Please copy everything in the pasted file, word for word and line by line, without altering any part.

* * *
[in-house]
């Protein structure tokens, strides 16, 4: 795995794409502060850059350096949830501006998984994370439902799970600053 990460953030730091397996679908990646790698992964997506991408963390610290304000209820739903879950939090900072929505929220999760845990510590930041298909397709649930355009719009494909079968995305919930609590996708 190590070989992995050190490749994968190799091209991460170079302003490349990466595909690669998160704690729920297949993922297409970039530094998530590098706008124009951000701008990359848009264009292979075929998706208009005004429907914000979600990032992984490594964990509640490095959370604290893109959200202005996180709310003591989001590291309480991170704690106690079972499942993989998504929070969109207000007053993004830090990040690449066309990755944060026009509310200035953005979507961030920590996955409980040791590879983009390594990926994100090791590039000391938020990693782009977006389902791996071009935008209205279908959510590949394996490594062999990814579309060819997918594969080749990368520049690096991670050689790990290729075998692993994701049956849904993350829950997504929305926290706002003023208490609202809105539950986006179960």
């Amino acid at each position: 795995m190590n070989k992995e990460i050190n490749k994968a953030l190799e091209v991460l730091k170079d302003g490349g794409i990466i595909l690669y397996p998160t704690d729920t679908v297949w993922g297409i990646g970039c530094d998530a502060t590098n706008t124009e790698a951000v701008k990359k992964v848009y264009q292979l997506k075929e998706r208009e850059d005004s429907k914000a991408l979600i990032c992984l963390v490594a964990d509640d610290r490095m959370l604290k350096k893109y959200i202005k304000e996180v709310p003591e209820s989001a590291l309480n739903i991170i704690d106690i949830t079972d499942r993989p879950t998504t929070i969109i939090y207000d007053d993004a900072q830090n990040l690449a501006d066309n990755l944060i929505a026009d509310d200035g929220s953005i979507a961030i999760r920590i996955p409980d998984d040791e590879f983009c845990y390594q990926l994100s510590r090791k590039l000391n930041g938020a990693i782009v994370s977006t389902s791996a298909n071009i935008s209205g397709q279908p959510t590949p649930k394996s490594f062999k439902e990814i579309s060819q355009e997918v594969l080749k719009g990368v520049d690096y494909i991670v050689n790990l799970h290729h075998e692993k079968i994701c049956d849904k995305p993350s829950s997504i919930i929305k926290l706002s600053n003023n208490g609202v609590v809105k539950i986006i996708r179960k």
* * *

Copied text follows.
[in-house]
């Protein structure tokens, strides 16, 4: 795995794409502060850059350096949830501006998984994370439902799970600053 990460953030730091397996679908990646790698992964997506991408963390610290304000209820739903879950939090900072929505929220999760845990510590930041298909397709649930355009719009494909079968995305919930609590996708 190590070989992995050190490749994968190799091209991460170079302003490349990466595909690669998160704690729920297949993922297409970039530094998530590098706008124009951000701008990359848009264009292979075929998706208009005004429907914000979600990032992984490594964990509640490095959370604290893109959200202005996180709310003591989001590291309480991170704690106690079972499942993989998504929070969109207000007053993004830090990040690449066309990755944060026009509310200035953005979507961030920590996955409980040791590879983009390594990926994100090791590039000391938020990693782009977006389902791996071009935008209205279908959510590949394996490594062999990814579309060819997918594969080749990368520049690096991670050689790990290729075998692993994701049956849904993350829950997504929305926290706002003023208490609202809105539950986006179960």
């Amino acid at each position: 795995m190590n070989k992995e990460i050190n490749k994968a953030l190799e091209v991460l730091k170079d302003g490349g794409i990466i595909l690669y397996p998160t704690d729920t679908v297949w993922g297409i990646g970039c530094d998530a502060t590098n706008t124009e790698a951000v701008k990359k992964v848009y264009q292979l997506k075929e998706r208009e850059d005004s429907k914000a991408l979600i990032c992984l963390v490594a964990d509640d610290r490095m959370l604290k350096k893109y959200i202005k304000e996180v709310p003591e209820s989001a590291l309480n739903i991170i704690d106690i949830t079972d499942r993989p879950t998504t929070i969109i939090y207000d007053d993004a900072q830090n990040l690449a501006d066309n990755l944060i929505a026009d509310d200035g929220s953005i979507a961030i999760r920590i996955p409980d998984d040791e590879f983009c845990y390594q990926l994100s510590r090791k590039l000391n930041g938020a990693i782009v994370s977006t389902s791996a298909n071009i935008s209205g397709q279908p959510t590949p649930k394996s490594f062999k439902e990814i579309s060819q355009e997918v594969l080749k719009g990368v520049d690096y494909i991670v050689n790990l799970h290729h075998e692993k079968i994701c049956d849904k995305p993350s829950s997504i919930i929305k926290l706002s600053n003023n208490g609202v609590v809105k539950i986006i996708r179960k």